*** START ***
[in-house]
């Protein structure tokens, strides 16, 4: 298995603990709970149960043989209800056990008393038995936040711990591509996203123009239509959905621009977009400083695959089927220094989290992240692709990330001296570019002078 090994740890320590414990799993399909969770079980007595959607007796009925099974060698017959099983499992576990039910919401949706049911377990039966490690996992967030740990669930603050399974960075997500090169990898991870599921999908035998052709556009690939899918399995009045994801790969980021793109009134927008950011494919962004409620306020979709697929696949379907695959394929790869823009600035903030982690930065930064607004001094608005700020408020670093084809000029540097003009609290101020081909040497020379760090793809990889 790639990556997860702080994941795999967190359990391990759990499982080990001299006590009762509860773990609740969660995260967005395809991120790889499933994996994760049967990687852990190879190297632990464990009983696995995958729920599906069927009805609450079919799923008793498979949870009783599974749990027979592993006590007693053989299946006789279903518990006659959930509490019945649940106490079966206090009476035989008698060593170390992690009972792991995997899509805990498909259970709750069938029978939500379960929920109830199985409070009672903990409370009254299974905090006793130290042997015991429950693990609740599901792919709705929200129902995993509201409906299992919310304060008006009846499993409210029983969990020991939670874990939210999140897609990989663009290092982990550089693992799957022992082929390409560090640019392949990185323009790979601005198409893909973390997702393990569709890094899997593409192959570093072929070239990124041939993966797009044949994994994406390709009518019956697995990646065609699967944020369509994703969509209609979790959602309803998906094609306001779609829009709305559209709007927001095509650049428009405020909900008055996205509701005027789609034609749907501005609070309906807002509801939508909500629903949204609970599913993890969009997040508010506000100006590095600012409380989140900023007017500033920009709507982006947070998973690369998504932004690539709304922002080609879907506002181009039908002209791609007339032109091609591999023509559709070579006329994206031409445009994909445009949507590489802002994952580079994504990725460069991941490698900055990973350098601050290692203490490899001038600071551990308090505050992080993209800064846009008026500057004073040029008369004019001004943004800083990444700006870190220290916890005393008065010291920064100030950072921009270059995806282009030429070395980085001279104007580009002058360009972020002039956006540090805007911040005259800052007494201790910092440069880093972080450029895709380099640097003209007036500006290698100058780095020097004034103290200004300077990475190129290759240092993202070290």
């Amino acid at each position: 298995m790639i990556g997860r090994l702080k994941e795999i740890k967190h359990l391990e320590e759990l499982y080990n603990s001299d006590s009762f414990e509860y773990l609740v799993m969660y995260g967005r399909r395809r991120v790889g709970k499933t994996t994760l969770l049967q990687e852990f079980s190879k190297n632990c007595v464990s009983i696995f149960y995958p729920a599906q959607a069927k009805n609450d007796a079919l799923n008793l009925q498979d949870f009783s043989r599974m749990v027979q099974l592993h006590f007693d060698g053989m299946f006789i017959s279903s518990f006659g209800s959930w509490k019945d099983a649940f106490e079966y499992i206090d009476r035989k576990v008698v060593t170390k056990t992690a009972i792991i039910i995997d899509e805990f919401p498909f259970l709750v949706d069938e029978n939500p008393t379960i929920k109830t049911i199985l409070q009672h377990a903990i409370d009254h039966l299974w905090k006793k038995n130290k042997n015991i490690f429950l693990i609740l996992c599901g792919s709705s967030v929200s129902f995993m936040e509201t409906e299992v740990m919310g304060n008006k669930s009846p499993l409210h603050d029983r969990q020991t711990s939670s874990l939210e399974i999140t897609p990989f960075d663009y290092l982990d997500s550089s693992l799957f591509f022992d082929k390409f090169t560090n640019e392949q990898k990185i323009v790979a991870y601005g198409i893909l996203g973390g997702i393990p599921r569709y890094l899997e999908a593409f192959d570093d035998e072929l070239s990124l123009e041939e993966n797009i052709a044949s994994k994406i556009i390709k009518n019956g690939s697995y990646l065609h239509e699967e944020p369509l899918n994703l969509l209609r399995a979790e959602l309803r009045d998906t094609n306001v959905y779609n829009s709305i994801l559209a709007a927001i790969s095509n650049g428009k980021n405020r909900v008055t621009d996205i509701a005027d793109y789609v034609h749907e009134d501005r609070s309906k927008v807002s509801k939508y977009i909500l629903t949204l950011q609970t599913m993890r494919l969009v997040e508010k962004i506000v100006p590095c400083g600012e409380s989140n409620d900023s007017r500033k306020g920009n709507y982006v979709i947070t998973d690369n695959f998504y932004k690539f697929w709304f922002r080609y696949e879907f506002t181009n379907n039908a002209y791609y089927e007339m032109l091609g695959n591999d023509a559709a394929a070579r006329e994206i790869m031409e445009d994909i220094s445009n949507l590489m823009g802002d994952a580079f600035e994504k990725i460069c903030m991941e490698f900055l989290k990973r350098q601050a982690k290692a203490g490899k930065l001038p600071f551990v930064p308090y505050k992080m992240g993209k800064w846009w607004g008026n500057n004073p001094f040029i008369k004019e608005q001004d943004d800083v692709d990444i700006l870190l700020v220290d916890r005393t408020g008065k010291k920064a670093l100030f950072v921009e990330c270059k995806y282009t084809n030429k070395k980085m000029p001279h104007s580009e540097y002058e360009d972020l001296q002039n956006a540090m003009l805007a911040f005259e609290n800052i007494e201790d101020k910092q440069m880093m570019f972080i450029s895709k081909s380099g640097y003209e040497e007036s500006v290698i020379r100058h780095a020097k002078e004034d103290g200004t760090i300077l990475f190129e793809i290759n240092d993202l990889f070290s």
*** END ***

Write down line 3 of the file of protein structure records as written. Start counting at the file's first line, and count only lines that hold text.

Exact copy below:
């Amino acid at each position: 298995m790639i990556g997860r090994l702080k994941e795999i740890k967190h359990l391990e320590e759990l499982y080990n603990s001299d006590s009762f414990e509860y773990l609740v799993m969660y995260g967005r399909r395809r991120v790889g709970k499933t994996t994760l969770l049967q990687e852990f079980s190879k190297n632990c007595v464990s009983i696995f149960y995958p729920a599906q959607a069927k009805n609450d007796a079919l799923n008793l009925q498979d949870f009783s043989r599974m749990v027979q099974l592993h006590f007693d060698g053989m299946f006789i017959s279903s518990f006659g209800s959930w509490k019945d099983a649940f106490e079966y499992i206090d009476r035989k576990v008698v060593t170390k056990t992690a009972i792991i039910i995997d899509e805990f919401p498909f259970l709750v949706d069938e029978n939500p008393t379960i929920k109830t049911i199985l409070q009672h377990a903990i409370d009254h039966l299974w905090k006793k038995n130290k042997n015991i490690f429950l693990i609740l996992c599901g792919s709705s967030v929200s129902f995993m936040e509201t409906e299992v740990m919310g304060n008006k669930s009846p499993l409210h603050d029983r969990q020991t711990s939670s874990l939210e399974i999140t897609p990989f960075d663009y290092l982990d997500s550089s693992l799957f591509f022992d082929k390409f090169t560090n640019e392949q990898k990185i323009v790979a991870y601005g198409i893909l996203g973390g997702i393990p599921r569709y890094l899997e999908a593409f192959d570093d035998e072929l070239s990124l123009e041939e993966n797009i052709a044949s994994k994406i556009i390709k009518n019956g690939s697995y990646l065609h239509e699967e944020p369509l899918n994703l969509l209609r399995a979790e959602l309803r009045d998906t094609n306001v959905y779609n829009s709305i994801l559209a709007a927001i790969s095509n650049g428009k980021n405020r909900v008055t621009d996205i509701a005027d793109y789609v034609h749907e009134d501005r609070s309906k927008v807002s509801k939508y977009i909500l629903t949204l950011q609970t599913m993890r494919l969009v997040e508010k962004i506000v100006p590095c400083g600012e409380s989140n409620d900023s007017r500033k306020g920009n709507y982006v979709i947070t998973d690369n695959f998504y932004k690539f697929w709304f922002r080609y696949e879907f506002t181009n379907n039908a002209y791609y089927e007339m032109l091609g695959n591999d023509a559709a394929a070579r006329e994206i790869m031409e445009d994909i220094s445009n949507l590489m823009g802002d994952a580079f600035e994504k990725i460069c903030m991941e490698f900055l989290k990973r350098q601050a982690k290692a203490g490899k930065l001038p600071f551990v930064p308090y505050k992080m992240g993209k800064w846009w607004g008026n500057n004073p001094f040029i008369k004019e608005q001004d943004d800083v692709d990444i700006l870190l700020v220290d916890r005393t408020g008065k010291k920064a670093l100030f950072v921009e990330c270059k995806y282009t084809n030429k070395k980085m000029p001279h104007s580009e540097y002058e360009d972020l001296q002039n956006a540090m003009l805007a911040f005259e609290n800052i007494e201790d101020k910092q440069m880093m570019f972080i450029s895709k081909s380099g640097y003209e040497e007036s500006v290698i020379r100058h780095a020097k002078e004034d103290g200004t760090i300077l990475f190129e793809i290759n240092d993202l990889f070290s």